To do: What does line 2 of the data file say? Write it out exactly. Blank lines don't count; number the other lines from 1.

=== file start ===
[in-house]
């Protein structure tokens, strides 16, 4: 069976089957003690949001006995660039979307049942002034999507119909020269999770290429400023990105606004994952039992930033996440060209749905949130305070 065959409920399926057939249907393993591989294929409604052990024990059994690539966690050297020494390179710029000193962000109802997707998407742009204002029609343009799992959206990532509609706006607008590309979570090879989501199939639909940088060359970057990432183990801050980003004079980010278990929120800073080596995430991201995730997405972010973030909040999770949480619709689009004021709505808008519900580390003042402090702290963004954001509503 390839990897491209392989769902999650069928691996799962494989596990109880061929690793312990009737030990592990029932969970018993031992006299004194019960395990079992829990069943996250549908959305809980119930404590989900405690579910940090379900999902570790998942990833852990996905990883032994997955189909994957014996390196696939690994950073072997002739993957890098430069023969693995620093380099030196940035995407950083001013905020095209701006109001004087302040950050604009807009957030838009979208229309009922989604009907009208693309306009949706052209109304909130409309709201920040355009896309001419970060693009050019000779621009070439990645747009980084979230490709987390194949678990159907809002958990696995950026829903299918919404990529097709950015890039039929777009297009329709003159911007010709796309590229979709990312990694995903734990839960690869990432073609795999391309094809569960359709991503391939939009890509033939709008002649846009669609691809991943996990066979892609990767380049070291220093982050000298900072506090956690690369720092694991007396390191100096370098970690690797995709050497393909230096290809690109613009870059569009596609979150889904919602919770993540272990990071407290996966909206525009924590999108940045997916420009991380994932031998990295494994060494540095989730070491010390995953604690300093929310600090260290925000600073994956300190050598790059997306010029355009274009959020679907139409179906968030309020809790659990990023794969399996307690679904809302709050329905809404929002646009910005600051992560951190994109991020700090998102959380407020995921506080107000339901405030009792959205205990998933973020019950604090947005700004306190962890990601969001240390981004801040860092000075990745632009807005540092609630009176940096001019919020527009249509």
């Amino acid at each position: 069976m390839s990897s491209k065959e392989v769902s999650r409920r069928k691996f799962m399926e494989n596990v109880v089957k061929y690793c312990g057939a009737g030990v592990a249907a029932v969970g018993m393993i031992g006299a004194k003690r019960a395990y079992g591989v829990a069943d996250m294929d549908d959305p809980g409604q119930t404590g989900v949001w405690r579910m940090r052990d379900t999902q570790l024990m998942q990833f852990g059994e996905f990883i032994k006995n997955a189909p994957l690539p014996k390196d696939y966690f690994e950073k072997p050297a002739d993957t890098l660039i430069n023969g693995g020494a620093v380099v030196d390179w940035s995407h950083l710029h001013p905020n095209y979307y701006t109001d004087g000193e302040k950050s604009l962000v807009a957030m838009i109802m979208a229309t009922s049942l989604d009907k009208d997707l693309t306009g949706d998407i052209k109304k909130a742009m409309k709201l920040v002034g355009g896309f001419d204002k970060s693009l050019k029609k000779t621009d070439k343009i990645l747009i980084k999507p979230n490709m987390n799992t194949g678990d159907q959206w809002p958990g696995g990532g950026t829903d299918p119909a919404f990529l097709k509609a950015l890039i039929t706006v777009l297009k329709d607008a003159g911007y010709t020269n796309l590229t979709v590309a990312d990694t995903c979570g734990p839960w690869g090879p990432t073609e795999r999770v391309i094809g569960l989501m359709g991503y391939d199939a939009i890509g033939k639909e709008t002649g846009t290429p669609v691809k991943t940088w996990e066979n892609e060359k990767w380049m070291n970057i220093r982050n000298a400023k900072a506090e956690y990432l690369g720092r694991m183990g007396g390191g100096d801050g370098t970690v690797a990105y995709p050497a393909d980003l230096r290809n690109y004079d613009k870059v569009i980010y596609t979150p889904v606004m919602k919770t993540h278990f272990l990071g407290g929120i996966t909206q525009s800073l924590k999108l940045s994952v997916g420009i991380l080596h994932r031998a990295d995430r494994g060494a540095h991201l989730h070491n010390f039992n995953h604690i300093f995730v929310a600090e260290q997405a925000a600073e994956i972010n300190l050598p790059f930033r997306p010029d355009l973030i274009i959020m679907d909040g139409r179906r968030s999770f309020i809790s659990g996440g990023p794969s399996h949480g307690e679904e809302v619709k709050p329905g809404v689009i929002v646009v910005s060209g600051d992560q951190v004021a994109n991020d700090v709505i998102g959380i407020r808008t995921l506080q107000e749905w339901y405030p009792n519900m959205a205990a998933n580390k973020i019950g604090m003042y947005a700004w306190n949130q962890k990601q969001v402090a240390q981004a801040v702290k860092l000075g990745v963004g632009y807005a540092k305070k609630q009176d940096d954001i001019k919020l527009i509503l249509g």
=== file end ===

């Protein structure tokens, strides 16, 4: 069976089957003690949001006995660039979307049942002034999507119909020269999770290429400023990105606004994952039992930033996440060209749905949130305070 065959409920399926057939249907393993591989294929409604052990024990059994690539966690050297020494390179710029000193962000109802997707998407742009204002029609343009799992959206990532509609706006607008590309979570090879989501199939639909940088060359970057990432183990801050980003004079980010278990929120800073080596995430991201995730997405972010973030909040999770949480619709689009004021709505808008519900580390003042402090702290963004954001509503 390839990897491209392989769902999650069928691996799962494989596990109880061929690793312990009737030990592990029932969970018993031992006299004194019960395990079992829990069943996250549908959305809980119930404590989900405690579910940090379900999902570790998942990833852990996905990883032994997955189909994957014996390196696939690994950073072997002739993957890098430069023969693995620093380099030196940035995407950083001013905020095209701006109001004087302040950050604009807009957030838009979208229309009922989604009907009208693309306009949706052209109304909130409309709201920040355009896309001419970060693009050019000779621009070439990645747009980084979230490709987390194949678990159907809002958990696995950026829903299918919404990529097709950015890039039929777009297009329709003159911007010709796309590229979709990312990694995903734990839960690869990432073609795999391309094809569960359709991503391939939009890509033939709008002649846009669609691809991943996990066979892609990767380049070291220093982050000298900072506090956690690369720092694991007396390191100096370098970690690797995709050497393909230096290809690109613009870059569009596609979150889904919602919770993540272990990071407290996966909206525009924590999108940045997916420009991380994932031998990295494994060494540095989730070491010390995953604690300093929310600090260290925000600073994956300190050598790059997306010029355009274009959020679907139409179906968030309020809790659990990023794969399996307690679904809302709050329905809404929002646009910005600051992560951190994109991020700090998102959380407020995921506080107000339901405030009792959205205990998933973020019950604090947005700004306190962890990601969001240390981004801040860092000075990745632009807005540092609630009176940096001019919020527009249509």